Much of my professional and personal life is directly related to seeking justice - eco-justice, economic justice, racial and gender justice, criminal justice, restorative justice - the list goes on. The pursuit of justice is the means by which society provides for its orderly and peaceful existence. Failure to seek and implement systems of justice fractures societal coherency. The Latin root for justice is jus, meaning "to tie together." The intention of being “tied together" is enshrined in the motto of the United States: E Pluribus Unum - "out of many, one.” A trusted and respected just system of government thus assures the stability of a family, a nation - or the whole planet, for that matter.
The reality of life is a pervasive tension among the various stakeholders in any society who compete for resources and power. Each party attempts to establish certain rights and prerogatives. And history has proven that a “neutral" third party is critical in mediating the differences among groups by regulating selfishness, assuring fair distribution of resources, establishing equal treatment with proportionate and just rewards. The court systems with “neutral” judges and opportunities for citizen peers to consider the differing competing positions ideally then provide guidance to establish a just balance of power and compensations among the competing claims.
And I would add that the ballot box and public opinion are among other ways justice is meted out as people are given the freedom and opportunity to vote on various policies. Whether we can trust these historically, often quixotic and corruptible means of seeking justice, they are still one of the ways a culture can define what it considers to be fair and just through a referendum process, for example.
Put in practical terms, when I taught in middle school my students were in the process of honing their teenage growing capacity to challenge "the system" - most particularly their parents and teachers. The primary means of doing so was to challenge authority by a passionate appeal to fairness. “Mr. Ewell, that isn’t fair!!” - and they assumed they got to define what was fair! As much as I may have resented their challenges, I also realized the ability to successfully confront unjust authority was one of the most important life skills they were learning as together we negotiated (if possible) alternatives to what they considered unfair and unjust treatment, like making a whole class pay for the behavior of only a couple other students. And they were often right, of course.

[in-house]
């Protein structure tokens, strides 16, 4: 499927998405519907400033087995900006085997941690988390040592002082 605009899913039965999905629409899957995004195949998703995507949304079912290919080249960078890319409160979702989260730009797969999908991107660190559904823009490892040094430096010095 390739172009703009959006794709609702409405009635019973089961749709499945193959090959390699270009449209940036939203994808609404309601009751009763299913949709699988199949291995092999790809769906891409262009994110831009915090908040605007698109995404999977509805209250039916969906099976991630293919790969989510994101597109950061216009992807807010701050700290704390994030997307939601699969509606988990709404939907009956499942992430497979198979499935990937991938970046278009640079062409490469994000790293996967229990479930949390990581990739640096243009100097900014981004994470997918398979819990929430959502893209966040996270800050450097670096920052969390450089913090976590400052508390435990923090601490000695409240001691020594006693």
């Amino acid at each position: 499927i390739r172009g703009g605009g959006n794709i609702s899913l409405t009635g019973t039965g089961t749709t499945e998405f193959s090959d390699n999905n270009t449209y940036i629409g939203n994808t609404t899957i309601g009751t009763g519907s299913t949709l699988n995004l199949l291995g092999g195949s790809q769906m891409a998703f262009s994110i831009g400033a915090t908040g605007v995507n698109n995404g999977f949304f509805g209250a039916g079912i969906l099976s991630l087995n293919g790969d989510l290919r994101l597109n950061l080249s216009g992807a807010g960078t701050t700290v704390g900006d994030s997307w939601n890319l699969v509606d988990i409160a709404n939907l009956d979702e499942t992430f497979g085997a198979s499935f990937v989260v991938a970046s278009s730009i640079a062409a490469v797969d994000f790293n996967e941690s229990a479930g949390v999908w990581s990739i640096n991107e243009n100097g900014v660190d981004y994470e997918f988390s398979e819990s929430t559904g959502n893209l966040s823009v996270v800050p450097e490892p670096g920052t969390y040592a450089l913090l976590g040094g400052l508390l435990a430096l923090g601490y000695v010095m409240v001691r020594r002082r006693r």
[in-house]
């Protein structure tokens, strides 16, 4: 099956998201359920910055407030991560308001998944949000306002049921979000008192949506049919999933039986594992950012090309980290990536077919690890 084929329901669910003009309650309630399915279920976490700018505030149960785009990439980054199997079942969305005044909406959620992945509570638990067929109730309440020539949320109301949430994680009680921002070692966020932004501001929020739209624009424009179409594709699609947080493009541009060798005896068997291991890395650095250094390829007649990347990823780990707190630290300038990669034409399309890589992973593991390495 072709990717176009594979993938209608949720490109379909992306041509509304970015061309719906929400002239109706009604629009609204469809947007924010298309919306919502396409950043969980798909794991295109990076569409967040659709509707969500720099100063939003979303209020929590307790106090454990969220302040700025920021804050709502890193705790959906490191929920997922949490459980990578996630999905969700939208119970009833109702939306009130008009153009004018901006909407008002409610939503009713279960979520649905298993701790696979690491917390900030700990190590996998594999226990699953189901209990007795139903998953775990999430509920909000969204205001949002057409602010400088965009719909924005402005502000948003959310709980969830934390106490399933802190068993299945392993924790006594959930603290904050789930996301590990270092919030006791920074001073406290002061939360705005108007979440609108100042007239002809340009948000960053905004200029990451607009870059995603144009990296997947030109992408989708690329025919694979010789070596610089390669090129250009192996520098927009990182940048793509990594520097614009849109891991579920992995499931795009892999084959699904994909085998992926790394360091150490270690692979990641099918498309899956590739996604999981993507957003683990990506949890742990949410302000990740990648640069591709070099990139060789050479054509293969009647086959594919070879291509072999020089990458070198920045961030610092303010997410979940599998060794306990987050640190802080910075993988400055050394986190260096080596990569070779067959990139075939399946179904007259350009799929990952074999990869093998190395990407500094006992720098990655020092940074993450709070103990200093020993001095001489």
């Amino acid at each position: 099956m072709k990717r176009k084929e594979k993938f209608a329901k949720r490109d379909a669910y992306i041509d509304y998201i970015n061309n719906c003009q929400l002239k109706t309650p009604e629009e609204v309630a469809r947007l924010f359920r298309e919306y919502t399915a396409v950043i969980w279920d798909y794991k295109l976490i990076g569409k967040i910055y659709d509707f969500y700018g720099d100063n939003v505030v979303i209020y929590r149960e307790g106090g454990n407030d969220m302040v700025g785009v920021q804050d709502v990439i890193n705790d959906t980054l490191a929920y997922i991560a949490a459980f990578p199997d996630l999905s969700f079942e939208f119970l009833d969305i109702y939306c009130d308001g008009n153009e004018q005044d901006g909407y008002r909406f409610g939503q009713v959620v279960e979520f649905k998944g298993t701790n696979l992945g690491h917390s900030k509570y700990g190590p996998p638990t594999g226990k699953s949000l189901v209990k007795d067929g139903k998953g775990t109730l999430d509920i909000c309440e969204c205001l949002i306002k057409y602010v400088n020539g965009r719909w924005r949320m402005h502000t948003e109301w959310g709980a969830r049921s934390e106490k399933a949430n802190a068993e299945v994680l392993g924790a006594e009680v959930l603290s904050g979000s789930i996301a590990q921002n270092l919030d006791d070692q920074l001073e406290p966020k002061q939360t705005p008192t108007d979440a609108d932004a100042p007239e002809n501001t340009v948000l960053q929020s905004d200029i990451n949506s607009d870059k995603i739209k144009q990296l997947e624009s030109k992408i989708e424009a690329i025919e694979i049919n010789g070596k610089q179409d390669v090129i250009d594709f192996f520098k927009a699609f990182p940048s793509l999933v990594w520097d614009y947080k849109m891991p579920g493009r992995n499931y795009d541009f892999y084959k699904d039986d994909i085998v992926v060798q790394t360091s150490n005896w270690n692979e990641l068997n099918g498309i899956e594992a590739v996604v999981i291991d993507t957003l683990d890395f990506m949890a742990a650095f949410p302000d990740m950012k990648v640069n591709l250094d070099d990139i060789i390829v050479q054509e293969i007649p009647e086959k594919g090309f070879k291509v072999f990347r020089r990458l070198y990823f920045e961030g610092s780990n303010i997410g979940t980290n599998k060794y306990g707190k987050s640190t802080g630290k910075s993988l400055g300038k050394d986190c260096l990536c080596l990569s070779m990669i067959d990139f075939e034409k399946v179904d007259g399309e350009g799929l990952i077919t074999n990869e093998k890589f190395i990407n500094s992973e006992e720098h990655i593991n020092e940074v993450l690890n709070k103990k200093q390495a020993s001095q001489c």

And doesn’t my example above establish the basic idea of justice behind what a functional society must learn to do as a whole to assure a unified sense of common respect and rights? Injustice needs to be confronted and addressed in good faith and trust, as obviously difficult this often may be, if the mutual support systems are not to implode. Although a classroom situation does not usually lend itself to a “neutral judge,” I am a strong proponent of restorative justice, through peer based practices within our educational systems, that again can be used to teach nonviolent conflict management.
I need to close with the contemporary issues of justice in the headlines this week. I am so deeply pleased that the International Court of Justice (ICJ) has strengthened its historical purpose by successfully hearing serious issues such as genocide and war crimes related to Israel and the Palestinians. Even though the United States has withdrawn its commitment to abide by the ICJ, and holds a veto power over its rulings, I am heartened that the strengthened visibility, viability and respect of the ICJ is being recognized. You can learn more about the ICJ at https://www.icj-cij.org/court/
I will only briefly note the other arena where American law and justice are themselves on trial, the drama of the Trump legal cases. Given my commentary above, the integrity of our nation’s judicial system’s ability to maintain the principles of fair and honest court process is of considerable concern.
In sum, for me justice and peace are intimately related. I pray that our country and the world will give the pursuit of justice the critical, sacred status and trust it so profoundly needs if we are to remain at peace and ultimately survive.